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incriminate

[ in-krim-uh-neyt ]
/ ɪnˈkrɪm əˌneɪt /
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See synonyms for: incriminate / incriminating / incrimination on Thesaurus.com

verb (used with object), in·crim·i·nat·ed, in·crim·i·nat·ing.

to accuse of or present proof of a crime or fault: He incriminated both men to the grand jury.
to involve in an accusation; cause to be or appear to be guilty; implicate: His testimony incriminated his friend. He feared incriminating himself if he answered.
to charge with responsibility for all or part of an undesirable situation, harmful effect, etc.: to incriminate cigarettes as a cause of lung cancer.

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Origin of incriminate

First recorded in 1720–30; from Late Latin incrīminātus, past participle of incrīmināre “to accuse”; see in-2, criminate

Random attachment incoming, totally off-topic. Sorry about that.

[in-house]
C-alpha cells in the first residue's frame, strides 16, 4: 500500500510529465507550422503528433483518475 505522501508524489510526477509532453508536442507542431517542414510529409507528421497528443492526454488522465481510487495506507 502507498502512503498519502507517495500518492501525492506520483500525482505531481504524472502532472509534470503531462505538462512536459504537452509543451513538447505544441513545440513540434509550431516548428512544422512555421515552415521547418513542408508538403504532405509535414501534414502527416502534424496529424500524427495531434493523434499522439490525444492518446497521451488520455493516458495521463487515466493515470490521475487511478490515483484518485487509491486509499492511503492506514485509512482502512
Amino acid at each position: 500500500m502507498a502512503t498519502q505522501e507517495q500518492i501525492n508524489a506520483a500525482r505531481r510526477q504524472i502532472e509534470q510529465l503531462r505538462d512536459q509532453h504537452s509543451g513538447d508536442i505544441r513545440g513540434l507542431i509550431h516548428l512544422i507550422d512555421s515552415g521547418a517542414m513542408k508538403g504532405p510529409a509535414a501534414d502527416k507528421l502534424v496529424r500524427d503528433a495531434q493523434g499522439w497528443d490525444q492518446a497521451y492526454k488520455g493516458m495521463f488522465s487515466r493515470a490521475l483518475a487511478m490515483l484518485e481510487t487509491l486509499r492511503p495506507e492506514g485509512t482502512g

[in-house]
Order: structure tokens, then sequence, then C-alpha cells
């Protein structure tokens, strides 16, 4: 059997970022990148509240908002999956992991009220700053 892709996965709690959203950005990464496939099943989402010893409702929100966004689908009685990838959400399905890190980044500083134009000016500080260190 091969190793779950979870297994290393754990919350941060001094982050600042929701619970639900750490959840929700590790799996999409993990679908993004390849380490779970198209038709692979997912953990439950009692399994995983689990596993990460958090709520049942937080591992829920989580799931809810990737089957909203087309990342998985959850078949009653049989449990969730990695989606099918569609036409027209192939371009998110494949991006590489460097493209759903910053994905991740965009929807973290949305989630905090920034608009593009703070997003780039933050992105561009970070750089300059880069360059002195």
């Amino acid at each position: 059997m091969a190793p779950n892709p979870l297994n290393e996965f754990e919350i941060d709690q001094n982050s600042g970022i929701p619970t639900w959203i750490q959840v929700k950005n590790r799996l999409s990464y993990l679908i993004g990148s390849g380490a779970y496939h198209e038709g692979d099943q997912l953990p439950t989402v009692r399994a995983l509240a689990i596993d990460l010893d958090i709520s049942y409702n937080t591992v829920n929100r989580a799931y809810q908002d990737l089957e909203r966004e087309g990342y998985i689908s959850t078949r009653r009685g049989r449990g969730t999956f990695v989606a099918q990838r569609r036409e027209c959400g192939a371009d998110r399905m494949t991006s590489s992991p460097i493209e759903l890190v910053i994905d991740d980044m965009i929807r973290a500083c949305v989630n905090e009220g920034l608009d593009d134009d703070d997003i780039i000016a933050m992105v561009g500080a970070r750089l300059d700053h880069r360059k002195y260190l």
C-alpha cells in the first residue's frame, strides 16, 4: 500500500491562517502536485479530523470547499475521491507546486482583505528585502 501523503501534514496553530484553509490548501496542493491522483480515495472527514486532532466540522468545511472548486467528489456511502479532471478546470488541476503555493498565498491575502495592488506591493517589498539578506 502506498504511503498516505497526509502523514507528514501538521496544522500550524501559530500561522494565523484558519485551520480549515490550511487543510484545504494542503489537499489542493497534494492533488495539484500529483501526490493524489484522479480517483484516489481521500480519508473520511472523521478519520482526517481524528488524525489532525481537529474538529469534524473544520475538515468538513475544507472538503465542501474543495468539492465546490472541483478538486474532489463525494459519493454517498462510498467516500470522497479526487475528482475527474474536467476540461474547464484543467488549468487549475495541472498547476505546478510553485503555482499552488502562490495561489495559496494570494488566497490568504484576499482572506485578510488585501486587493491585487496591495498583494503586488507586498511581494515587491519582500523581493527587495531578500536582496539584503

OTHER WORDS FROM incriminate

Dictionary.com Unabridged Based on the Random House Unabridged Dictionary, © Random House, Inc. 2021

How to use incriminate in a sentence

British Dictionary definitions for incriminate

incriminate
/ (ɪnˈkrɪmɪˌneɪt) /

verb (tr)

to imply or suggest the guilt or error of (someone)
to charge with a crime or fault

Derived forms of incriminate

incrimination, nounincriminator, nounincriminatory, adjective

Word Origin for incriminate

C18: from Late Latin incrīmināre to accuse, from Latin crīmen accusation; see crime
Collins English Dictionary - Complete & Unabridged 2012 Digital Edition © William Collins Sons & Co. Ltd. 1979, 1986 © HarperCollins Publishers 1998, 2000, 2003, 2005, 2006, 2007, 2009, 2012
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